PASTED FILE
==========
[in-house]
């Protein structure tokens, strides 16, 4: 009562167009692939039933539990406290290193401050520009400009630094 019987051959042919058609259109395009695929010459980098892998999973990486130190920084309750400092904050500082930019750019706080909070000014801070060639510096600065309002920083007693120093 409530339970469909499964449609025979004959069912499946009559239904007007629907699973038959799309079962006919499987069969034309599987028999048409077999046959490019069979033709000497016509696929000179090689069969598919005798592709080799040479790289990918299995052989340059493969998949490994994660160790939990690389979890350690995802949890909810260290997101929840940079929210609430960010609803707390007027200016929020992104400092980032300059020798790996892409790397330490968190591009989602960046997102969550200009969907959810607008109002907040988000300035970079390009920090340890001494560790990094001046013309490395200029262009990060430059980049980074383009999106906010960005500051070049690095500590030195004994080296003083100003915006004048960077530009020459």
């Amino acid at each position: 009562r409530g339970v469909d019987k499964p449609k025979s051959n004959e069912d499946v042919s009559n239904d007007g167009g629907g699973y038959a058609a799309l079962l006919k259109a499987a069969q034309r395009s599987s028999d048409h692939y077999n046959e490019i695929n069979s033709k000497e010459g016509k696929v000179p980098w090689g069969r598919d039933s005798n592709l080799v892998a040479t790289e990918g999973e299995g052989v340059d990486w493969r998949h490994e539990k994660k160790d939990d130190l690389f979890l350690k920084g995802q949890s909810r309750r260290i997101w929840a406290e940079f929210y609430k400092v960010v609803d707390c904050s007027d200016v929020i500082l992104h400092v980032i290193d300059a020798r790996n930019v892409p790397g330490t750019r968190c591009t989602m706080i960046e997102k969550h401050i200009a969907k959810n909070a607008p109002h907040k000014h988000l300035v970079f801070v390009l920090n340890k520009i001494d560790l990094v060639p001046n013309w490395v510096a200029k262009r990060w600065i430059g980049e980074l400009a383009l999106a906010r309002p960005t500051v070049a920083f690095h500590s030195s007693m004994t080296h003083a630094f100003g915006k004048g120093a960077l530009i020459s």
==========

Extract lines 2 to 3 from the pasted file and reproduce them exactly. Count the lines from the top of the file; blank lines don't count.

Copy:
């Protein structure tokens, strides 16, 4: 009562167009692939039933539990406290290193401050520009400009630094 019987051959042919058609259109395009695929010459980098892998999973990486130190920084309750400092904050500082930019750019706080909070000014801070060639510096600065309002920083007693120093 409530339970469909499964449609025979004959069912499946009559239904007007629907699973038959799309079962006919499987069969034309599987028999048409077999046959490019069979033709000497016509696929000179090689069969598919005798592709080799040479790289990918299995052989340059493969998949490994994660160790939990690389979890350690995802949890909810260290997101929840940079929210609430960010609803707390007027200016929020992104400092980032300059020798790996892409790397330490968190591009989602960046997102969550200009969907959810607008109002907040988000300035970079390009920090340890001494560790990094001046013309490395200029262009990060430059980049980074383009999106906010960005500051070049690095500590030195004994080296003083100003915006004048960077530009020459």
């Amino acid at each position: 009562r409530g339970v469909d019987k499964p449609k025979s051959n004959e069912d499946v042919s009559n239904d007007g167009g629907g699973y038959a058609a799309l079962l006919k259109a499987a069969q034309r395009s599987s028999d048409h692939y077999n046959e490019i695929n069979s033709k000497e010459g016509k696929v000179p980098w090689g069969r598919d039933s005798n592709l080799v892998a040479t790289e990918g999973e299995g052989v340059d990486w493969r998949h490994e539990k994660k160790d939990d130190l690389f979890l350690k920084g995802q949890s909810r309750r260290i997101w929840a406290e940079f929210y609430k400092v960010v609803d707390c904050s007027d200016v929020i500082l992104h400092v980032i290193d300059a020798r790996n930019v892409p790397g330490t750019r968190c591009t989602m706080i960046e997102k969550h401050i200009a969907k959810n909070a607008p109002h907040k000014h988000l300035v970079f801070v390009l920090n340890k520009i001494d560790l990094v060639p001046n013309w490395v510096a200029k262009r990060w600065i430059g980049e980074l400009a383009l999106a906010r309002p960005t500051v070049a920083f690095h500590s030195s007693m004994t080296h003083a630094f100003g915006k004048g120093a960077l530009i020459s």